Friday, March 11, 2011

Relationship of Sleep Apnea with Snoring

Snoring is something that you really want to get rid off from your life. Snoring is also sometimes associated with embarrassment and also plays an important role in spoiling sleep of others who are around you. Many scientists and researchers working closely to identify the relationship of snoring with other sleeping disorders, and discover that the most related disorder with snoring is Sleep Apnea.

Sleep Apnea is a sleep disorder that cause abnormal pauses in breathing during sleep. The pause can be longer as few seconds to minutes and can happen 5 to 30 times per hour. There are two types of Sleep Apnea, Obstructive Sleep Apnea (OSA) and Central Sleep Apnea. Sleep Apnea can be treated by several ways, first thing is to avoiding alcohol and sleeping pills and in severe cases by surgery to use Continuous Positive Airway Pressure (CPAP).

Sleep Apnea and snoring are related with each other because during snoring the airway of the trachea does repetitive collapse and obstruction. That collapse and obstruction make vibrations and these vibrations then create audible sounds that we called snoring. In the case of Obstructive Sleep Apnea, the continuous collapse of the airway actually stops and causes Sleep Apnea.

Sleep Apnea can occur in all ages even children can have Sleep Apnea. Some other factors also play an important role in causing Sleep Apnea like obesity, alcohol abuse, smoking and enlarged tonsils. In most cases Sleep Apnea is not fatal but it can be severe and also deprives the body from oxygen and cause the overall blood oxygen levels reduced. When the levels of oxygen decreased then the levels of carbon dioxide increased and cause carbon dioxide buildup that leads to heart attack or stroke.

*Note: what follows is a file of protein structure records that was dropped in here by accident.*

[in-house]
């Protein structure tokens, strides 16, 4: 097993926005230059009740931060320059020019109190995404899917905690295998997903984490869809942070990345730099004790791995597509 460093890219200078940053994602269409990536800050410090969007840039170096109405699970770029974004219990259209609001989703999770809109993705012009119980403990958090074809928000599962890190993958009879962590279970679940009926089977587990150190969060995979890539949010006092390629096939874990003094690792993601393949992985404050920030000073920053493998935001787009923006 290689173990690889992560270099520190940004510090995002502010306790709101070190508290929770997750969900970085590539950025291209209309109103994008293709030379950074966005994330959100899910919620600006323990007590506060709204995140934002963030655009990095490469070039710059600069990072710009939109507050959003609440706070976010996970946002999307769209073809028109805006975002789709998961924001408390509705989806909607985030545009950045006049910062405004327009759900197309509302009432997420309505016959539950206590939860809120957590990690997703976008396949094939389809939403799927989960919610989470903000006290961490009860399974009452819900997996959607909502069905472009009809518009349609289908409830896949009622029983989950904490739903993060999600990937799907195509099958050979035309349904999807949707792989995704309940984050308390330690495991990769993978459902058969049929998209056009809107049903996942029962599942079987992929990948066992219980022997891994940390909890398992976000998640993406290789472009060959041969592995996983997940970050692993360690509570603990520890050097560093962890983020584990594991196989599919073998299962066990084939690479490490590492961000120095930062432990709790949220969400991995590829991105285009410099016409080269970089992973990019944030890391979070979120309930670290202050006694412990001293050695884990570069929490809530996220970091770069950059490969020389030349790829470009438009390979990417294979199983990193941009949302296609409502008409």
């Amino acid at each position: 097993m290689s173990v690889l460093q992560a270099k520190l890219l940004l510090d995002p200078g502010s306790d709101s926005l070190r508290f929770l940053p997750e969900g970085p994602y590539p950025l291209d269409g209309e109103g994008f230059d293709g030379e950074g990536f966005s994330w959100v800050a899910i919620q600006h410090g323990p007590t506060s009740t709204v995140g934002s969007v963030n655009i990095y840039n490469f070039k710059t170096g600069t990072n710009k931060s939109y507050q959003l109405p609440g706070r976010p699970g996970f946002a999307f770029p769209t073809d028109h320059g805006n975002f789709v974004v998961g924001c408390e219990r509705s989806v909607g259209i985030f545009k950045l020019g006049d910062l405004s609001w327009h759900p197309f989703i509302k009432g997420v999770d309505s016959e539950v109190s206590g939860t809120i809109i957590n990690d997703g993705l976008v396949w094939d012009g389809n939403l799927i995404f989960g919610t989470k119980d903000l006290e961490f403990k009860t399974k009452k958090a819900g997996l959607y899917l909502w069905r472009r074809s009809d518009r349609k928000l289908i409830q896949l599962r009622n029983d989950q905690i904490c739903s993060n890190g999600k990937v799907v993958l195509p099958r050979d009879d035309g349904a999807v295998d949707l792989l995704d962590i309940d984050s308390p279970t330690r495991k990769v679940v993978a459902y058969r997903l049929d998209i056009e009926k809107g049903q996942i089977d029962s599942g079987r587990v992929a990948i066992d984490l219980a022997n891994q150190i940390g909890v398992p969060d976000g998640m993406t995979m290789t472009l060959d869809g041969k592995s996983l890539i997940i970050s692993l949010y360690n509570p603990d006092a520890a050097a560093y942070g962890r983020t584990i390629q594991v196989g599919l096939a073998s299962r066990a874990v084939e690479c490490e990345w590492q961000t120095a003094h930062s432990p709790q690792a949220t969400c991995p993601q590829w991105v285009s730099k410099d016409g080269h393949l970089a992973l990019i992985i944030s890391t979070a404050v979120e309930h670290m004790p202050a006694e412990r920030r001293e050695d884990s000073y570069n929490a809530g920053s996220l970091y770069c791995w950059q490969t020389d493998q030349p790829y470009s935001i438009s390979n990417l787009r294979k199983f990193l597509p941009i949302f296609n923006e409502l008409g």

by Ammar Zafar

2 comments:

  1. It is said that sleeping at different inclined elevations can ease the process of breathing; I assume that can be applied in reducing apnea. Since one of the symptoms is the narrowing of the collapsible walls of the air passages, I was wondering if medications for sinusitis, which reduce inflammation of the nasal passages could reduce apnea or snoring

    Posted by: Nelson Milano

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  2. I'm not entirely surprised that snoring and sleep apnea are strongly correlated. With the way my dad snores, it's incredible that his face hasn't imploded yet. What little I know about sleep apnea I learned in psychology, and it was mostly about how difficult it can be to study sleep apnea considering invasive procedures tend to, you know, interrupt people's sleep. I guess correlational studies are pretty important for disorders that are just beginning to be understood like sleep apnea.

    Posted by Connor Finnerty

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